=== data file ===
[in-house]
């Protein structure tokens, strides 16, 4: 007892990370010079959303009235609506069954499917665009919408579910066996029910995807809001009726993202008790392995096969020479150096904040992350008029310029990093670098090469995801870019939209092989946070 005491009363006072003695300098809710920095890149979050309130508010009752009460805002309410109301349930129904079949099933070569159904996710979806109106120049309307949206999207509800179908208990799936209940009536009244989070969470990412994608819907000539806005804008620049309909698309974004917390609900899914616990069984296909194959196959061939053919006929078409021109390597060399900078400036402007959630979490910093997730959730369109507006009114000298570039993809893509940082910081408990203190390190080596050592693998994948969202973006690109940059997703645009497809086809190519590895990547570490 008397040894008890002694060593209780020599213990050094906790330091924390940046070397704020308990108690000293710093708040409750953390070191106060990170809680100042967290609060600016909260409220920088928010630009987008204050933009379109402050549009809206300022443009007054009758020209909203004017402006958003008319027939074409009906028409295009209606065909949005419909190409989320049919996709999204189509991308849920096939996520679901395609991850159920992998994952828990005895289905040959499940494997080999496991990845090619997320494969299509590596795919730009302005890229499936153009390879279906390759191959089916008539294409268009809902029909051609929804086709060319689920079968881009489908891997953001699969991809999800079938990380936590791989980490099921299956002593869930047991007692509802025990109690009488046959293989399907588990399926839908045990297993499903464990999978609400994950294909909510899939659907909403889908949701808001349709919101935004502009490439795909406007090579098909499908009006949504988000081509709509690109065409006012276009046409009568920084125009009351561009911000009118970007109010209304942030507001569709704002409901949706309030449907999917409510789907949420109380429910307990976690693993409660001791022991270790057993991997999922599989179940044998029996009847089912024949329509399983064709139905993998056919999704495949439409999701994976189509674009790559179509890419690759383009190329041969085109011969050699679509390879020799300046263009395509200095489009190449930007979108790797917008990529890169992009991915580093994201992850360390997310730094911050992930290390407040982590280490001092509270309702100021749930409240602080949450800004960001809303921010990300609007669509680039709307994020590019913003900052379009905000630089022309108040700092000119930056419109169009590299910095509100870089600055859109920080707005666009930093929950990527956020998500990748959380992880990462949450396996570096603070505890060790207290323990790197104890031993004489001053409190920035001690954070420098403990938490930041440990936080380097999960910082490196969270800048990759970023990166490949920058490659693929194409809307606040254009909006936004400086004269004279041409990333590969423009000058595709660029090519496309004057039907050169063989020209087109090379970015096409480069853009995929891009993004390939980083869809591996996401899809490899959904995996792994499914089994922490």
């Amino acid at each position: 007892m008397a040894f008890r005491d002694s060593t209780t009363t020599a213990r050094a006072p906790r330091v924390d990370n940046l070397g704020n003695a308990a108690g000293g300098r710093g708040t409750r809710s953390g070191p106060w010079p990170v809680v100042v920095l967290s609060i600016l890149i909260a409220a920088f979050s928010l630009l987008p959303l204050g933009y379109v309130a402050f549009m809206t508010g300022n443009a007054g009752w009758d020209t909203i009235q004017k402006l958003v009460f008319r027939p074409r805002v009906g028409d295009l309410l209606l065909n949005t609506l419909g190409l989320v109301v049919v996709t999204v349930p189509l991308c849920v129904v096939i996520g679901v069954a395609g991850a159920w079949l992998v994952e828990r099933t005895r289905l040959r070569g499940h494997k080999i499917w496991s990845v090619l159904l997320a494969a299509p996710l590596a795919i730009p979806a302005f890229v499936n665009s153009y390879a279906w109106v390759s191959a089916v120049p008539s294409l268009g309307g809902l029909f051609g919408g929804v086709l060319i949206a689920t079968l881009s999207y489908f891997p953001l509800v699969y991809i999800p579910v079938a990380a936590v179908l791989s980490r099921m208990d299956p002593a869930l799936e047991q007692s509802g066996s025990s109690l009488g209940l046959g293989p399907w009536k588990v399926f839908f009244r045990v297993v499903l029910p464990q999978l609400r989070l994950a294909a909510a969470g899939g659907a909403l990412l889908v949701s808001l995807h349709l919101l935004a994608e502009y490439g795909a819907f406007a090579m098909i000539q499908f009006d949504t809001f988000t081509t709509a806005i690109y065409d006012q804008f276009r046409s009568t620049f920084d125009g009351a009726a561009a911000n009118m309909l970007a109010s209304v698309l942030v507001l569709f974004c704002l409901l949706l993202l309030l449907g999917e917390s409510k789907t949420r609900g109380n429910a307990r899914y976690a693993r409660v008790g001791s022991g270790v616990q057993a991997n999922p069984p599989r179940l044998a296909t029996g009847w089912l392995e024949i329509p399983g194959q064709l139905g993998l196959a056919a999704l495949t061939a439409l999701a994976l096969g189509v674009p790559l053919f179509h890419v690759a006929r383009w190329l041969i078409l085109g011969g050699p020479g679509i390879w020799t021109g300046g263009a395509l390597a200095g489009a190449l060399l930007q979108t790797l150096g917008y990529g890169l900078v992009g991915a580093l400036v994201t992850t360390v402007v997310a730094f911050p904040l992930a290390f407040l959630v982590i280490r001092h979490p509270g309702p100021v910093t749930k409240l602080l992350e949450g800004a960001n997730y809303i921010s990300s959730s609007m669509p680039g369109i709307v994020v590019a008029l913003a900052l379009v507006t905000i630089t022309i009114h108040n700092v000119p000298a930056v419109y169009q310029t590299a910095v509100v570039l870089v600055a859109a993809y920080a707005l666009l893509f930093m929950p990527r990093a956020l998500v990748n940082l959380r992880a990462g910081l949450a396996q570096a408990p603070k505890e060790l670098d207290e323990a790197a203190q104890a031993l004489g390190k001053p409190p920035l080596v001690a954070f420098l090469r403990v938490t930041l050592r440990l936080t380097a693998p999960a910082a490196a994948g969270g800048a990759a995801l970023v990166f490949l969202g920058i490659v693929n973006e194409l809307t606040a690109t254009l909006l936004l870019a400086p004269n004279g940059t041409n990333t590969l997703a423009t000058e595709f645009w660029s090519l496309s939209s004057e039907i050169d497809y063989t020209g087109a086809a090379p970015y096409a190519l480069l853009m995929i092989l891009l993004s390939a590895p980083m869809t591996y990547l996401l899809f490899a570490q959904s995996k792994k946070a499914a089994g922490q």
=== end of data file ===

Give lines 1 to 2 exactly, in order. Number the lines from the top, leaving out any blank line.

[in-house]
């Protein structure tokens, strides 16, 4: 007892990370010079959303009235609506069954499917665009919408579910066996029910995807809001009726993202008790392995096969020479150096904040992350008029310029990093670098090469995801870019939209092989946070 005491009363006072003695300098809710920095890149979050309130508010009752009460805002309410109301349930129904079949099933070569159904996710979806109106120049309307949206999207509800179908208990799936209940009536009244989070969470990412994608819907000539806005804008620049309909698309974004917390609900899914616990069984296909194959196959061939053919006929078409021109390597060399900078400036402007959630979490910093997730959730369109507006009114000298570039993809893509940082910081408990203190390190080596050592693998994948969202973006690109940059997703645009497809086809190519590895990547570490 008397040894008890002694060593209780020599213990050094906790330091924390940046070397704020308990108690000293710093708040409750953390070191106060990170809680100042967290609060600016909260409220920088928010630009987008204050933009379109402050549009809206300022443009007054009758020209909203004017402006958003008319027939074409009906028409295009209606065909949005419909190409989320049919996709999204189509991308849920096939996520679901395609991850159920992998994952828990005895289905040959499940494997080999496991990845090619997320494969299509590596795919730009302005890229499936153009390879279906390759191959089916008539294409268009809902029909051609929804086709060319689920079968881009489908891997953001699969991809999800079938990380936590791989980490099921299956002593869930047991007692509802025990109690009488046959293989399907588990399926839908045990297993499903464990999978609400994950294909909510899939659907909403889908949701808001349709919101935004502009490439795909406007090579098909499908009006949504988000081509709509690109065409006012276009046409009568920084125009009351561009911000009118970007109010209304942030507001569709704002409901949706309030449907999917409510789907949420109380429910307990976690693993409660001791022991270790057993991997999922599989179940044998029996009847089912024949329509399983064709139905993998056919999704495949439409999701994976189509674009790559179509890419690759383009190329041969085109011969050699679509390879020799300046263009395509200095489009190449930007979108790797917008990529890169992009991915580093994201992850360390997310730094911050992930290390407040982590280490001092509270309702100021749930409240602080949450800004960001809303921010990300609007669509680039709307994020590019913003900052379009905000630089022309108040700092000119930056419109169009590299910095509100870089600055859109920080707005666009930093929950990527956020998500990748959380992880990462949450396996570096603070505890060790207290323990790197104890031993004489001053409190920035001690954070420098403990938490930041440990936080380097999960910082490196969270800048990759970023990166490949920058490659693929194409809307606040254009909006936004400086004269004279041409990333590969423009000058595709660029090519496309004057039907050169063989020209087109090379970015096409480069853009995929891009993004390939980083869809591996996401899809490899959904995996792994499914089994922490």